• 4.7 Runs/Game
  • 3.81 Team ERA

Woah. When I set out to do this, I had an inkling that the numbers would be a little better against better teams. As I mentioned earlier, I watch every game (some say I abuse my DVR) and it certainly seems like over the last couple seasons the Rockies get up to play against good teams better than we do against bad teams. I did NOT, however, expect a 1.5 run difference in the ERA. That is massive. And this is no small sample size – we are talking about over 50 games in each category.

The bats are pretty much the same regardless of who we are playing, though you could make an argument that the bats are relatively better against better opponents just because we score a similar amount of runs against good teams as we do against bad teams. The pitching, however, is the story here.

Now, not every variable is being taken into account. For example, it could be that our pitchers “figured it out” during a time of year when we happen to have a lot of good teams on the schedule. That’s certainly possible, but the numbers are eye-popping nonetheless. The Rockies give up, on average, 1.56 less earned runs per 9 innings against teams with a better record than we do against teams with a worse record.

We all know pitching is the key to success in baseball, and it’s no different in this case. The lower ERA has resulted in the Rockies achieving a fairly dominant 32-19 record against teams with a better record. That’s a nice nugget to have in your back pocket as we come up on the last two months of play in the 2018 season and hopefully the playoffs beyond.

Pivoting to the ugly part of this comparison, the ERA against teams with a worse record than them is…not good. A 5.37 ERA is not going to win you very many ballgames (shown by the sub .500 record in such games). It does, however, lay out a nice road map that the Rockies can follow to reach their second consecutive playoffs, and possibly even claim their first NL West title.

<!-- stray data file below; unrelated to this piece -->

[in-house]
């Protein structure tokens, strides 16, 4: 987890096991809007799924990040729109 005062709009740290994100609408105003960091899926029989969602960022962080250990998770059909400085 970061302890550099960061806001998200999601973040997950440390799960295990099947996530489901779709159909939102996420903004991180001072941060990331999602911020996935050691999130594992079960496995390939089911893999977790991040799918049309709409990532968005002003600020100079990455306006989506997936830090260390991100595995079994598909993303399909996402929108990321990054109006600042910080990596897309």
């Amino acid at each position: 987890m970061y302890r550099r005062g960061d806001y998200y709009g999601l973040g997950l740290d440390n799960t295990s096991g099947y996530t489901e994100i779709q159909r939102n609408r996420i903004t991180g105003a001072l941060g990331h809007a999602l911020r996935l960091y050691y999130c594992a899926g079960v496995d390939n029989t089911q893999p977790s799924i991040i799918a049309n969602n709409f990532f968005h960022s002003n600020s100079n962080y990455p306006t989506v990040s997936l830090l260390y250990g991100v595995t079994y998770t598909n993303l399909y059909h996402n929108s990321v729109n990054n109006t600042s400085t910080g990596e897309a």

Final Thoughts

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If the team can manage to keep on keeping on against the good teams remaining on the schedule, while simultaneously flipping our performance against the worse teams to more mirror our performance against the better ones, we could end this season on a remarkable run.

Taking their win percentage against teams with a better record of .627 and applying that to the final 58 games of the season, we are looking at a final record of 93-69. That would be a franchise record in regular season wins and likely win the National League West.

It starts tonight, as the Rockies embark on a 4 game set in St. Louis against a Cardinals team with a worse record than the Rockies.

Time to turn that ERA around and run down the Dodgers and D-Backs.

Next. Rox Pile exclusive: Nolan Arenado on his words and winning. dark

Our own Jake Shapiro (@Shapalicious on Twitter) will be at Busch Stadium in St. Louis on Monday night and in Milwaukee for the entire series this weekend so stay tuned for coverage from him and @RoxPileFS on Twitter as well. Go Rox!